Gareth Stringer previews this Saturday’s RAF Leuchars Air Show – probably the last event of its kind at the famous Scottish base. Images as credited.
The last airshow at RAF Leuchars? At the time of going to press we just don’t know, although many assume that to be the case with work now well under-way at RAF Lossiemouth in preparation for the 2014 arrival of 1 Sqn and 6 Sqn with their Typhoons, a move which will signal the end of Leuchars’ long and distinguished life as a Royal Air Force flying station.
Regardless, the airshow team at RAF Leuchars has put together a stellar line-up for the 2013 show, one which will undoubtedly satisfy both the local populace, not entirely blessed with a vast amount of airshow activity, as well as the enthusiast community, a good number of whom will be travelling some distance to visit the event.
Saturday’s flying programme will naturally showcase the full range of Royal Air Force teams and solos, minus the Chinook which completed its hugely successful display season in Bournemouth last weekend. The show will however provide the third and final chance to see the evocative Dambusters 70th flypast of BBMF Avro Lancaster and 617 Sqn Tornado GR4.
Typhoon, resident at Leuchars of course, will take centre stage and visitors to the show should expect to see more than just Flt Lt Jamie Norris’ solo display, with a number of special flypasts planned, including for the Station’s traditional Sunset Ceremony. Already announced is a Typhoon four-ship and Red Arrows combo, the first time in five years that has occurred and a formation which will be making its Scottish début. Other types will also be flying together during the day – so keep those eyes peeled!
Eurofighter is also part of another very special display item, a true UK airshow first, with the Überwachungsgeschwader – the surveillance wing of the Austrian Air Force, which fulfils the Quick Reaction Alert role – demonstrating just how they do so, with Typhoon and C-130 Hercules. It was a role demo seen at Zeltweg recently and promises to be a spectacular inclusion, one for which Leuchars deserves a huge pat on the the back.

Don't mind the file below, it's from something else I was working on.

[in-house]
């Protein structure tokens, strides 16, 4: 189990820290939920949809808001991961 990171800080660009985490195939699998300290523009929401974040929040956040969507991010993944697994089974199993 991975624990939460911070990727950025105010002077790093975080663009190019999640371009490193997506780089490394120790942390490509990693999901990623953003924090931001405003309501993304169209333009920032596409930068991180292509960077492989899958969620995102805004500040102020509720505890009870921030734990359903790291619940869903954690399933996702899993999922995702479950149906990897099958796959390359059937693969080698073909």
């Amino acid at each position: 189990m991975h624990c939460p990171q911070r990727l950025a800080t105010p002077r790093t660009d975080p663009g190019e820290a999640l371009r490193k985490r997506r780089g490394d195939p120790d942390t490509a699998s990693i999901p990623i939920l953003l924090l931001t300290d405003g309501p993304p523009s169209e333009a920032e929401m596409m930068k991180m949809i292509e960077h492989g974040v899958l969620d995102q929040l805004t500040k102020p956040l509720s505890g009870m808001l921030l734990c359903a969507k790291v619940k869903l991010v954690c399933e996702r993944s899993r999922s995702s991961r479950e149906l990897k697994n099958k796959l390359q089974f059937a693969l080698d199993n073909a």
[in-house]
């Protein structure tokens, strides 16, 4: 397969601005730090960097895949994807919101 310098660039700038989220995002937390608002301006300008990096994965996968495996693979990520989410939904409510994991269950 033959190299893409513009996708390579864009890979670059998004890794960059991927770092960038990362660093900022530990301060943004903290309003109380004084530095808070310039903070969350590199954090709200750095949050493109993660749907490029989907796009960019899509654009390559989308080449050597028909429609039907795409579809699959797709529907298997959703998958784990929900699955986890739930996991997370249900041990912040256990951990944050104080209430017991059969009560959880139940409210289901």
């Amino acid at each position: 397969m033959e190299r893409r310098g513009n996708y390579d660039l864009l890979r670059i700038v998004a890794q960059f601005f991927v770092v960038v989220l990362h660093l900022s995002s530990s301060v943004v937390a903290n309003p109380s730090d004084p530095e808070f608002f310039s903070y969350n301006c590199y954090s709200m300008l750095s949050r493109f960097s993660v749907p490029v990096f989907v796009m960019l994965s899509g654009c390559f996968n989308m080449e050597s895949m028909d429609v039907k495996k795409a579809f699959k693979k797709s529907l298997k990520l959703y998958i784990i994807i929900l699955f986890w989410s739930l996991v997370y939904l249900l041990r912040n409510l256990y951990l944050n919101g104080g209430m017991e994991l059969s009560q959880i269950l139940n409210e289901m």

The Austrians are not the only foreign flying visitors either for we get another chance to see the Swedish Historic Flight’s awesome Saab Viggen, Saab 105 and Hawker Hunter – the latter being a late replacement for the Tunnan, which unfortunately is unserviceable. The Viggen in particular was a stunning highlight of the RAF Waddington International Air Show, and it will be excellent to see her back in the UK once again.
Sadly the Viggen will not be joined by the biggest delta of them all – the Vulcan – for the fuel leak which meant she was unable to display last Sunday will almost certainly keep her out of action this weekend. It is alas one of those things – and is her first downtime this year – but is a huge shame as it deprives RAF Leuchars of what might be a last appearance at what might be the last show. Only time will tell….
Other classic jets are taking part with the Gnat Display Team, Strikemaster, Jet Provost T5 and Hawker Hunter T7 all listed as flying, as are number of aerobatic favourites, such as The Rv8tors, The Blades, Breitling Wingwalkers and the Wildcats.
Historic fans won’t feel left out either with Rolls Royce’s Spitfire, RNHF Sea Fury, T28 Fennec and the Catalina all included, as is the rarer site of a Starduster Too and a venerable solo Pitts S1.
The display line up is completed by the Royal Navy which is bringing both a solo Black Cats Lynx and SAR Sea King.
Visitors should expect a reasonable selection of RAF aircraft in the static line up, including Voyager, VC10, Sentinel, Tornados and plenty of Typhoons, which will be alongside some interesting visitors from further afield; Dutch, Norwegian and Danish F-16s for example, with Marine Rafale and Italian Typhoon.
As you would expect, the show also features a huge range of ground based entertainments, displays and fun for the whole family, including the likes of Bloodhound SSC, RAF Leuchars Pipes and Drums, craft show and funfair.
Regardless of the future of RAF Leuchars, it’s hard to believe that the Air Force will want to simply cease reaping the benefits of engaging with the public in Scotland as they do so well with this annual event. Geographically, it surely won’t work at RAF Lossiemouth and if the event can continue at Leuchars, surely that would be the ideal scenario?
If this is to be the last airshow at Leuchars, the team there have lined-up a cracker – and we’re really looking forward to it.
For more information – visit the RAF Leuchars Air Show official website.